Miguel’s second studio album, Kaleidoscope Dream, allowed him to find his sound and saturate his talents. This album was one of my favorite of 2012, and it’s remarkable that Miguel could stand out in a year where other excellent R&B artists (Frank Ocean, The Weeknd, Janelle Monáe) released material. The music on Kaleidoscope Dream was beautiful. It included soaring synth flourishes, innovative chord progressions, and Miguel’s infectious voice. Lead single “Adorn” was extremely sweet, and ended up being nominated for multiple Grammys. The simplicity of themes on this LP helped it succeed: where other artists tackled difficult issues and sensitive subjects, Miguel just wanted to sing about how much he loves his girl. 

It’s fitting that perhaps Miguel’s best song is titled “Do You (Like Drugs)”, as Miguel essentially creates the musical equivalent of muscle relaxants. Miguel and his producers have mastered the art of tension and release, and when that resolution finally hits its peak, it’s like chicken soup for the soul. His collaboration with Mariah Carey, “#Beautiful”, is what waking up with your significant other on a summer Sunday morning would sound like if it were translated to music.

Miguel’s third album, Wild Heart, is set to be released later in 2015. If his nwa.hollywooddreams.coffee EP is any indication, Miguel is fleshing out his sound to assist his staying power. Whether it will continue to appeal to his fans remains to be seen.

shoutouts to Cara for the suggestion

Five songs I’m listening to this week:

Miguel | “Do You”

Carly Rae Jepsen | “All That”

Tame Impala | “Cause I’m A Man”

Charli XCX | “Famous” 

Sam Hunt | “Take Your Time”

PB #9: Meghan Trainor

note: originally published as an April Fools’ joke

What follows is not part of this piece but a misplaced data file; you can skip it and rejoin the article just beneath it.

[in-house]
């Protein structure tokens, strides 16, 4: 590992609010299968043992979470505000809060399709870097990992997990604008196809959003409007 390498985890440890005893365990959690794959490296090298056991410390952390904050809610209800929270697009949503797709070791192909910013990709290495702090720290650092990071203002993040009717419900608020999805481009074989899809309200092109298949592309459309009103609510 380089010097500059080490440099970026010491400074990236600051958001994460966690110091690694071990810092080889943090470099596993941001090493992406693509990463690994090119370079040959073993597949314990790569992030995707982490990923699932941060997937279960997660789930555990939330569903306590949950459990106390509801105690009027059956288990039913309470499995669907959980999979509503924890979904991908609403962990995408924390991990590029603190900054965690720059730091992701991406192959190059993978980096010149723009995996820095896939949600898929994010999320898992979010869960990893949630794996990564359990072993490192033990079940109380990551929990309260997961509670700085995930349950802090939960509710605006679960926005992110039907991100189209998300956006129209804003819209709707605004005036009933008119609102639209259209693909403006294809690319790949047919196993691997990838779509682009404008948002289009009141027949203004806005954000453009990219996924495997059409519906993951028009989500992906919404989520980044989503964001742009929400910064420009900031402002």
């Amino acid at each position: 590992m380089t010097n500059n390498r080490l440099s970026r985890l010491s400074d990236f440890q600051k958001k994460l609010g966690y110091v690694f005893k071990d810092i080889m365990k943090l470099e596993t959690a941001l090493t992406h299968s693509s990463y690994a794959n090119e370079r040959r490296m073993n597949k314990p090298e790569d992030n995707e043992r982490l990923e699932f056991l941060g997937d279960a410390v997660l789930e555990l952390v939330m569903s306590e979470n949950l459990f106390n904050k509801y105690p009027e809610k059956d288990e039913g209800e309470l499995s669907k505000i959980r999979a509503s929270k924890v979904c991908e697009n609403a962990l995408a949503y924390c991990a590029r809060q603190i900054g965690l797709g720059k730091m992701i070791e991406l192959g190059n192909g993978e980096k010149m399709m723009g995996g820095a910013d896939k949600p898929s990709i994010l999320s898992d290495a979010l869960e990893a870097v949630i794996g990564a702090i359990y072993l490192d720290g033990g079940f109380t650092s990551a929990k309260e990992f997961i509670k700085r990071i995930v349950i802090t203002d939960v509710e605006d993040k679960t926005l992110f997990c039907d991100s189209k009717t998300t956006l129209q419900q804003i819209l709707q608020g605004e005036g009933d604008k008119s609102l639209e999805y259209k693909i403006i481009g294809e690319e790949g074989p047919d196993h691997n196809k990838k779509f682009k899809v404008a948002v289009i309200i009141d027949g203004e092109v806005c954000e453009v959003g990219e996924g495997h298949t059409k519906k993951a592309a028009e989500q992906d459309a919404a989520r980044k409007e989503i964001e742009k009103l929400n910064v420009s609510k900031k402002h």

Album Review: Meghan Trainor | Title

Every few years, it seems, somebody bursts onto the scene of pop radio and completely takes over with innovative music, creative lyrics, and deep melodies. We saw it with OutKast’s “Hey Ya”. We saw it with Lady Gaga’s “Bad Romance”. And now we’re seeing it with Meghan Trainor’s “All About That Bass”.

“All About That Bass” is a tour de force in pop, one that reinforces positive body types and fat acceptance. When Trainor sings about “skinny bitches”, she’s confronting women who treat their bodies well and knocking them down a peg. And when Trainer’s mother says “boys like a little more booty” she’s (rightly) reducing the strain a woman has on being comfortable with her appearance to how boys think about her. Queer women don’t even have to worry about their looks!

Don’t worry: Trainor keeps up her strong and carefully constructed feminist ideals at the forefront throughout the entire album. On the title-track of Title, “Title” (what a mouthful!), Trainor sings “You gotta treat me like a trophy/ put me on a shelf“. Women in feminism need to be shown off: your body is what’s valuable, not your mind or intelligence.

It’s rare to see such refined songwriting from such a young artist. It’s even rarer to see such unproblematic politically charged statements appear on pop radio. Hopefully Trainor will be around for a long time.

Score: 10/10